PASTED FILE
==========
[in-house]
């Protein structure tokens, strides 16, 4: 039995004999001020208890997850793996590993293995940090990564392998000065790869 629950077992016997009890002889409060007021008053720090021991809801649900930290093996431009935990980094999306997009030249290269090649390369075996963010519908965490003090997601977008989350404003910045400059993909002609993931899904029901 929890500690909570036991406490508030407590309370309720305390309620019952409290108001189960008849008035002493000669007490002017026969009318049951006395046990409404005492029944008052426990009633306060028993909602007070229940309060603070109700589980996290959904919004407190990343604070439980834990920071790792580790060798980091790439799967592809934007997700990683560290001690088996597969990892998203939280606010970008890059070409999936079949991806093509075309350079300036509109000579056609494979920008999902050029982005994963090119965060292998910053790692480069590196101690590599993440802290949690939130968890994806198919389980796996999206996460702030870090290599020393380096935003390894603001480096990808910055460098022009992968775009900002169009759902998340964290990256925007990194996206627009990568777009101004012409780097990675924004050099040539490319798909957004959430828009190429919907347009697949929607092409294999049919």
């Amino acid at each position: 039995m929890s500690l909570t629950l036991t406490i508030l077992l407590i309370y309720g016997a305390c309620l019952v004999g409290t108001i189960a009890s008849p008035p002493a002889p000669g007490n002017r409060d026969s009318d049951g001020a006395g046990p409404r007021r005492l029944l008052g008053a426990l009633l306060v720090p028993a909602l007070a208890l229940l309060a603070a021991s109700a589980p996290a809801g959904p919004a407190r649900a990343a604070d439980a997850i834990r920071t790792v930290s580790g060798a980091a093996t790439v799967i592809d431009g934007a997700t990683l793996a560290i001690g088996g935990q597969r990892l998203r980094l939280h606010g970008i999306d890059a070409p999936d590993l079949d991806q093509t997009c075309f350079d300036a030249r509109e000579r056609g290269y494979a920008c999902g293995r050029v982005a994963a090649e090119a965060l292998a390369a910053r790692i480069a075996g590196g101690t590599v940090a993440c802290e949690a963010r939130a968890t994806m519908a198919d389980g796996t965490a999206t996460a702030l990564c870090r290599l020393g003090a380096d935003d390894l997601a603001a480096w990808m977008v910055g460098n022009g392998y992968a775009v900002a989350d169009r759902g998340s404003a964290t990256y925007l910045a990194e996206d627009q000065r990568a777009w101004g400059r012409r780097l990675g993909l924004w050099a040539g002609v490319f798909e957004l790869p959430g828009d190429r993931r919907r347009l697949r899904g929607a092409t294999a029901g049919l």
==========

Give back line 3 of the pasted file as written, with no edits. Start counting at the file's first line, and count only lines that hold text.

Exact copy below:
């Amino acid at each position: 039995m929890s500690l909570t629950l036991t406490i508030l077992l407590i309370y309720g016997a305390c309620l019952v004999g409290t108001i189960a009890s008849p008035p002493a002889p000669g007490n002017r409060d026969s009318d049951g001020a006395g046990p409404r007021r005492l029944l008052g008053a426990l009633l306060v720090p028993a909602l007070a208890l229940l309060a603070a021991s109700a589980p996290a809801g959904p919004a407190r649900a990343a604070d439980a997850i834990r920071t790792v930290s580790g060798a980091a093996t790439v799967i592809d431009g934007a997700t990683l793996a560290i001690g088996g935990q597969r990892l998203r980094l939280h606010g970008i999306d890059a070409p999936d590993l079949d991806q093509t997009c075309f350079d300036a030249r509109e000579r056609g290269y494979a920008c999902g293995r050029v982005a994963a090649e090119a965060l292998a390369a910053r790692i480069a075996g590196g101690t590599v940090a993440c802290e949690a963010r939130a968890t994806m519908a198919d389980g796996t965490a999206t996460a702030l990564c870090r290599l020393g003090a380096d935003d390894l997601a603001a480096w990808m977008v910055g460098n022009g392998y992968a775009v900002a989350d169009r759902g998340s404003a964290t990256y925007l910045a990194e996206d627009q000065r990568a777009w101004g400059r012409r780097l990675g993909l924004w050099a040539g002609v490319f798909e957004l790869p959430g828009d190429r993931r919907r347009l697949r899904g929607a092409t294999a029901g049919l």